Once they were finished with their choices, the students then had to see how their budgets held up. If they had spent more than they earned, they had to go back to the tables and make different choices. If they couldn’t figure it out on their own, the financial adviser table, staffed by InterBank employees, offered advice.

Along the way, they learned skills such as how to balance a budget and a bank account, and how to write a check.

After the students finished working out their budgets, Dr. Jason Johnson, a finance specialist with the AgriLife Extension Service, talked to them about what they need to be successful in life. He told the students that the key to earning a higher salary is to have “knowledge, skills and ability.”

Johnson also encouraged the students to continue educating themselves throughout their lives. “You should always be looking to increase your knowledge, skills and ability,” he said.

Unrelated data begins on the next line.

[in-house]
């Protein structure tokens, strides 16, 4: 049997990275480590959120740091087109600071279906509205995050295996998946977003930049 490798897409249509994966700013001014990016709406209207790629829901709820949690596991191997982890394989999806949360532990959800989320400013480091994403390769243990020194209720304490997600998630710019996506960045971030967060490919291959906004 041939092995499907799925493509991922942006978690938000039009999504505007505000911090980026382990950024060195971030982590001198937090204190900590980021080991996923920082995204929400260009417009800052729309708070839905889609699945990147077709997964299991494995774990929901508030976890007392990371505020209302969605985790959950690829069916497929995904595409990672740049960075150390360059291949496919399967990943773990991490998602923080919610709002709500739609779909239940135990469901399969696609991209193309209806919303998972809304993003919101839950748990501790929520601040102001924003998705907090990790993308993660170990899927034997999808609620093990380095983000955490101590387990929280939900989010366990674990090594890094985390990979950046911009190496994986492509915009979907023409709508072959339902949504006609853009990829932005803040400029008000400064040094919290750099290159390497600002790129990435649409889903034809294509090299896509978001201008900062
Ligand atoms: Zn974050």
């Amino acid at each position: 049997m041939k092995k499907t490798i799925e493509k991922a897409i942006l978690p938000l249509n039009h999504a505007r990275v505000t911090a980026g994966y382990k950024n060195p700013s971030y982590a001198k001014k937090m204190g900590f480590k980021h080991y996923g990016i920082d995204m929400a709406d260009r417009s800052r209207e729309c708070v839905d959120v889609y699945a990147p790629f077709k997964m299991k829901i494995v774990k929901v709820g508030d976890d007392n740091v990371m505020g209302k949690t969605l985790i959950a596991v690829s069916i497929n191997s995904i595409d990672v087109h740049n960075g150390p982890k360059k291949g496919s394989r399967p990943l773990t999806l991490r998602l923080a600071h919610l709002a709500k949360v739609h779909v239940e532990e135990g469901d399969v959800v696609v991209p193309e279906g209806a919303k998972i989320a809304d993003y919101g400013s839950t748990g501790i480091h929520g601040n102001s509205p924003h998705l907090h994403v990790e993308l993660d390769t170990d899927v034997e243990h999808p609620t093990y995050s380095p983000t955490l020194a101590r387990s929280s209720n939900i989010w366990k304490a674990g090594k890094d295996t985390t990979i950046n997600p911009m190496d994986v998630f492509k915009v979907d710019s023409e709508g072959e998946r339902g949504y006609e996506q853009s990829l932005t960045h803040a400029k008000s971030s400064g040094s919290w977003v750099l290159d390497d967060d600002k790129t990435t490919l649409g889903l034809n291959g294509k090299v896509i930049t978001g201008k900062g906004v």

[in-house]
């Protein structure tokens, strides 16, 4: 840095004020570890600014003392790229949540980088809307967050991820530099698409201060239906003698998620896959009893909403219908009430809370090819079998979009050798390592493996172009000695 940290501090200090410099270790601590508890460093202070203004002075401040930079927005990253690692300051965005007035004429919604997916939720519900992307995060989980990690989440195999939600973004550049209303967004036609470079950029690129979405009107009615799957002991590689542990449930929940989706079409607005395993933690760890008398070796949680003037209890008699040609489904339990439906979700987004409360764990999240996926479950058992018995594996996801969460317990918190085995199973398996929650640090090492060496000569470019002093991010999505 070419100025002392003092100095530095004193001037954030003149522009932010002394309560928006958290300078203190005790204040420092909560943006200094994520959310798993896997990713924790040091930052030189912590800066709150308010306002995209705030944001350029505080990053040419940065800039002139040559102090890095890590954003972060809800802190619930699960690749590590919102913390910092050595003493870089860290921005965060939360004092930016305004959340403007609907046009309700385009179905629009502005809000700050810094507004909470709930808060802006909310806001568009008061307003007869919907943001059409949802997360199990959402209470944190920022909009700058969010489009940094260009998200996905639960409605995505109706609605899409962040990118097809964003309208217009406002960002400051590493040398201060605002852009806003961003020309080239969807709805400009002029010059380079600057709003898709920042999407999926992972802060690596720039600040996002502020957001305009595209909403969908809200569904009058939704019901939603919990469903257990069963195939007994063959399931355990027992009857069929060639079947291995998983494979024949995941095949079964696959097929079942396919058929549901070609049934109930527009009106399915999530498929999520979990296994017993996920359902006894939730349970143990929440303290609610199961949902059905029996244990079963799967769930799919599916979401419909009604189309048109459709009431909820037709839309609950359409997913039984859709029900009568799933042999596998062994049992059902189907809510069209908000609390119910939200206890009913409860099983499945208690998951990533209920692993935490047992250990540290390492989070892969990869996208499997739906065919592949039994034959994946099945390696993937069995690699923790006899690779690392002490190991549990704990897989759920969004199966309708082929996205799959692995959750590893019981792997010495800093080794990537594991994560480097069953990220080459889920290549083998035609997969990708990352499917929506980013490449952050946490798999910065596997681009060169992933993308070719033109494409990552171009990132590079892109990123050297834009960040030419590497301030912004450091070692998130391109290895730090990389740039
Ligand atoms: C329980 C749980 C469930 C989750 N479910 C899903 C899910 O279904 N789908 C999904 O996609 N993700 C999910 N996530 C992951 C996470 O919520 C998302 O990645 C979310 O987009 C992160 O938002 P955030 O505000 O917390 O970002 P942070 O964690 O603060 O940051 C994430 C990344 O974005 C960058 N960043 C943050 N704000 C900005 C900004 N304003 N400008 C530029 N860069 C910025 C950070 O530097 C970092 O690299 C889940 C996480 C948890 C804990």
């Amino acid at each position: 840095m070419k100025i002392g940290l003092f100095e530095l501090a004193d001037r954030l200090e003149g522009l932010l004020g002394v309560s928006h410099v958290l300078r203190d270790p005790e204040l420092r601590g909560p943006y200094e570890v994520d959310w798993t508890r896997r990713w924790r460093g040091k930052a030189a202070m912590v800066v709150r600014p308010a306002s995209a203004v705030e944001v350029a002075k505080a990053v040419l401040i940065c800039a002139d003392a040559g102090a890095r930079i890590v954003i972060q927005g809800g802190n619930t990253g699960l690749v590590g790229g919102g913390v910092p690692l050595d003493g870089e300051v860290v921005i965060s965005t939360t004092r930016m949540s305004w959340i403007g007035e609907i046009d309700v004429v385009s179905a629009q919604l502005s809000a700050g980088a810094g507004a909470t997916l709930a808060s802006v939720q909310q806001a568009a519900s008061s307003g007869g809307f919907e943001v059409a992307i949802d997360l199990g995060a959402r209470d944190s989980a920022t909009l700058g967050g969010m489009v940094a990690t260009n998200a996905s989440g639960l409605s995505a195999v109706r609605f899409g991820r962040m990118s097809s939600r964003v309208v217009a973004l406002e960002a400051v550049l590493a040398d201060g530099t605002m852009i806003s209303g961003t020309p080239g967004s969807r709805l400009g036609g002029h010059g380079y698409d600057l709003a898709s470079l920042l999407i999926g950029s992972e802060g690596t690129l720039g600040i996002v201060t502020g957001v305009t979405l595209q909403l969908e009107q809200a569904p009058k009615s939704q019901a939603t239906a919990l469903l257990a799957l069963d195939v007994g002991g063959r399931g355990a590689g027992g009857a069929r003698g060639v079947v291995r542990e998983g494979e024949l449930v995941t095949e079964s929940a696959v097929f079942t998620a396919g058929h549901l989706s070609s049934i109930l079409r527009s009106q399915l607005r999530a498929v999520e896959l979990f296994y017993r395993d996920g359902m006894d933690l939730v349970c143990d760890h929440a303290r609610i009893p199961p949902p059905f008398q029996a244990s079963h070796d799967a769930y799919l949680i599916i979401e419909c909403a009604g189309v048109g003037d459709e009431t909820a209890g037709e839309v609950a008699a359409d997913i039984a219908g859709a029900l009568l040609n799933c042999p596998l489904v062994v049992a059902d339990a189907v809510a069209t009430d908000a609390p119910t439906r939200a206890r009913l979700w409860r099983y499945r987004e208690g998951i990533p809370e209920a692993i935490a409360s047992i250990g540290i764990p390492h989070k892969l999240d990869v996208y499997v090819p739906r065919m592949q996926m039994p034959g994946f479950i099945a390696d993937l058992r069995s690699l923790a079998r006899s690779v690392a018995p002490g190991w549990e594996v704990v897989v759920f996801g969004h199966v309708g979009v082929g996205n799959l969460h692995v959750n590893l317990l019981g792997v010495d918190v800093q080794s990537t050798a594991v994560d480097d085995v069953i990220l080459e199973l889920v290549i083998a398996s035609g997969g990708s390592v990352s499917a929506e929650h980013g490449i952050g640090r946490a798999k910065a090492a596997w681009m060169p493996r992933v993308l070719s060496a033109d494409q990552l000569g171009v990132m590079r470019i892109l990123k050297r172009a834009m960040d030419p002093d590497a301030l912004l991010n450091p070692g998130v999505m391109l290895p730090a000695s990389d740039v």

Although he has a Ph.D. in agriculture economics from Texas Tech University, Johnson told the students that college isn’t the only path to education. He also mentioned apprenticeships and vocational training.

He also suggested that, in addition to a job that the students may work at, the students consider using their hobbies or other interests to create a second income via a “side hustle.”

“A side hustle is the way you bring more money in by embracing your nerdiness, figuring out a way to monetize your interests and your hobbies,” he said. “So whether you’re providing a service for somebody that saves them time or saves them money or just teaches them skills or the hobby you enjoy, think about how to take the things that you’re interested in and turn it into additional money coming into your house.”

Click here to see the Breckenridge Texan’s Photo Gallery from the “Welcome to the Real World” program.

Dr. Jason Johnson, a finance specialist with the AgriLife Extension Service, talks to Breckenridge High School seniors about what they can do throughout their lives to become wealthy. (Photo by Tony Pilkington/Breckenridge Texan)

Cutline, top photo: Volunteer Brian Kight checks out the Reality Wheel to see what real-life-type event the students have to add to their budget. (Photo by Tony Pilkington/Breckenridge Texan)